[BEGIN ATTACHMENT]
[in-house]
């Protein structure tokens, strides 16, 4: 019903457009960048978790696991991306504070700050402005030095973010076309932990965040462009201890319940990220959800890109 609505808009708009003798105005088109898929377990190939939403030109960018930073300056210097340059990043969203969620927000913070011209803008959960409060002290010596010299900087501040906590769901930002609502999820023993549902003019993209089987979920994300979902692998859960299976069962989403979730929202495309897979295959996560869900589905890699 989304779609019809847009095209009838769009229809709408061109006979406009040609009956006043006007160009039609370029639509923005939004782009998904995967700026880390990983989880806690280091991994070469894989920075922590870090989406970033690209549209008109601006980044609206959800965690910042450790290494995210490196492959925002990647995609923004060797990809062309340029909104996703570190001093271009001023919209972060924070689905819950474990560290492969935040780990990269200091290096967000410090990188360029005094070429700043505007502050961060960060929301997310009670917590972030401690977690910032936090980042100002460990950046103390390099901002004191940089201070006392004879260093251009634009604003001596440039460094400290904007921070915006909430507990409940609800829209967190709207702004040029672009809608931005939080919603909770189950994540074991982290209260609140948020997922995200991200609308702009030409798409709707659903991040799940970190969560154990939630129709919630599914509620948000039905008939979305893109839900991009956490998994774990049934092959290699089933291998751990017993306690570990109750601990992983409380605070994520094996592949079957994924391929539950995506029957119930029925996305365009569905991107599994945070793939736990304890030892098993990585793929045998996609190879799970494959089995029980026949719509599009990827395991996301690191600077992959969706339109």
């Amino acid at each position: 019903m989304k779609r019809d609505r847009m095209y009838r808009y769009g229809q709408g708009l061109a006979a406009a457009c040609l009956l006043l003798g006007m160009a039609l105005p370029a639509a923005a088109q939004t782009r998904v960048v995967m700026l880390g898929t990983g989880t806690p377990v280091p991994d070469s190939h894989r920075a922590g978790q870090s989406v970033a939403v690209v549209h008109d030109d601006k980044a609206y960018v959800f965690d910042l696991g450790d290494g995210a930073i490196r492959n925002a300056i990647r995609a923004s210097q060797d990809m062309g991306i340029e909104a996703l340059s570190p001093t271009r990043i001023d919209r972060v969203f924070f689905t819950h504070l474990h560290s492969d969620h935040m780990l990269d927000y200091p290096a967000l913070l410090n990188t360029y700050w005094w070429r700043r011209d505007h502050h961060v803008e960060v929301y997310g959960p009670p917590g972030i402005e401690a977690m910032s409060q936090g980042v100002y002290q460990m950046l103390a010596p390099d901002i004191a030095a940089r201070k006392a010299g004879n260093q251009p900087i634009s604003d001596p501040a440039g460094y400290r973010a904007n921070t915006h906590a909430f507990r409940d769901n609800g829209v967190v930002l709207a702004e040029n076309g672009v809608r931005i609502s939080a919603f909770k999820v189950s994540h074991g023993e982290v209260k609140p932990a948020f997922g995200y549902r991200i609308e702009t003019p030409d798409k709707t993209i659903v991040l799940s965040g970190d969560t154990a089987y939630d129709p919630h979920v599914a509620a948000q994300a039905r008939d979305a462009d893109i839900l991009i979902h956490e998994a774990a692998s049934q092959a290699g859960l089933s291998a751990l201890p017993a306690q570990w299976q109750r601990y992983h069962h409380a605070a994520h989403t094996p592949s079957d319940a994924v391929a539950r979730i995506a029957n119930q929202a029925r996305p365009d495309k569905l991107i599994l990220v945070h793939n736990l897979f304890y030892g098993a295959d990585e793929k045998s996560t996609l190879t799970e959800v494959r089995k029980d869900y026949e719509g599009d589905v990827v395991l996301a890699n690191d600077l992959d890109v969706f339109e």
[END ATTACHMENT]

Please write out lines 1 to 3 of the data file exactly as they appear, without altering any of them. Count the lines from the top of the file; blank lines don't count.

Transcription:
[in-house]
């Protein structure tokens, strides 16, 4: 019903457009960048978790696991991306504070700050402005030095973010076309932990965040462009201890319940990220959800890109 609505808009708009003798105005088109898929377990190939939403030109960018930073300056210097340059990043969203969620927000913070011209803008959960409060002290010596010299900087501040906590769901930002609502999820023993549902003019993209089987979920994300979902692998859960299976069962989403979730929202495309897979295959996560869900589905890699 989304779609019809847009095209009838769009229809709408061109006979406009040609009956006043006007160009039609370029639509923005939004782009998904995967700026880390990983989880806690280091991994070469894989920075922590870090989406970033690209549209008109601006980044609206959800965690910042450790290494995210490196492959925002990647995609923004060797990809062309340029909104996703570190001093271009001023919209972060924070689905819950474990560290492969935040780990990269200091290096967000410090990188360029005094070429700043505007502050961060960060929301997310009670917590972030401690977690910032936090980042100002460990950046103390390099901002004191940089201070006392004879260093251009634009604003001596440039460094400290904007921070915006909430507990409940609800829209967190709207702004040029672009809608931005939080919603909770189950994540074991982290209260609140948020997922995200991200609308702009030409798409709707659903991040799940970190969560154990939630129709919630599914509620948000039905008939979305893109839900991009956490998994774990049934092959290699089933291998751990017993306690570990109750601990992983409380605070994520094996592949079957994924391929539950995506029957119930029925996305365009569905991107599994945070793939736990304890030892098993990585793929045998996609190879799970494959089995029980026949719509599009990827395991996301690191600077992959969706339109």
């Amino acid at each position: 019903m989304k779609r019809d609505r847009m095209y009838r808009y769009g229809q709408g708009l061109a006979a406009a457009c040609l009956l006043l003798g006007m160009a039609l105005p370029a639509a923005a088109q939004t782009r998904v960048v995967m700026l880390g898929t990983g989880t806690p377990v280091p991994d070469s190939h894989r920075a922590g978790q870090s989406v970033a939403v690209v549209h008109d030109d601006k980044a609206y960018v959800f965690d910042l696991g450790d290494g995210a930073i490196r492959n925002a300056i990647r995609a923004s210097q060797d990809m062309g991306i340029e909104a996703l340059s570190p001093t271009r990043i001023d919209r972060v969203f924070f689905t819950h504070l474990h560290s492969d969620h935040m780990l990269d927000y200091p290096a967000l913070l410090n990188t360029y700050w005094w070429r700043r011209d505007h502050h961060v803008e960060v929301y997310g959960p009670p917590g972030i402005e401690a977690m910032s409060q936090g980042v100002y002290q460990m950046l103390a010596p390099d901002i004191a030095a940089r201070k006392a010299g004879n260093q251009p900087i634009s604003d001596p501040a440039g460094y400290r973010a904007n921070t915006h906590a909430f507990r409940d769901n609800g829209v967190v930002l709207a702004e040029n076309g672009v809608r931005i609502s939080a919603f909770k999820v189950s994540h074991g023993e982290v209260k609140p932990a948020f997922g995200y549902r991200i609308e702009t003019p030409d798409k709707t993209i659903v991040l799940s965040g970190d969560t154990a089987y939630d129709p919630h979920v599914a509620a948000q994300a039905r008939d979305a462009d893109i839900l991009i979902h956490e998994a774990a692998s049934q092959a290699g859960l089933s291998a751990l201890p017993a306690q570990w299976q109750r601990y992983h069962h409380a605070a994520h989403t094996p592949s079957d319940a994924v391929a539950r979730i995506a029957n119930q929202a029925r996305p365009d495309k569905l991107i599994l990220v945070h793939n736990l897979f304890y030892g098993a295959d990585e793929k045998s996560t996609l190879t799970e959800v494959r089995k029980d869900y026949e719509g599009d589905v990827v395991l996301a890699n690191d600077l992959d890109v969706f339109e």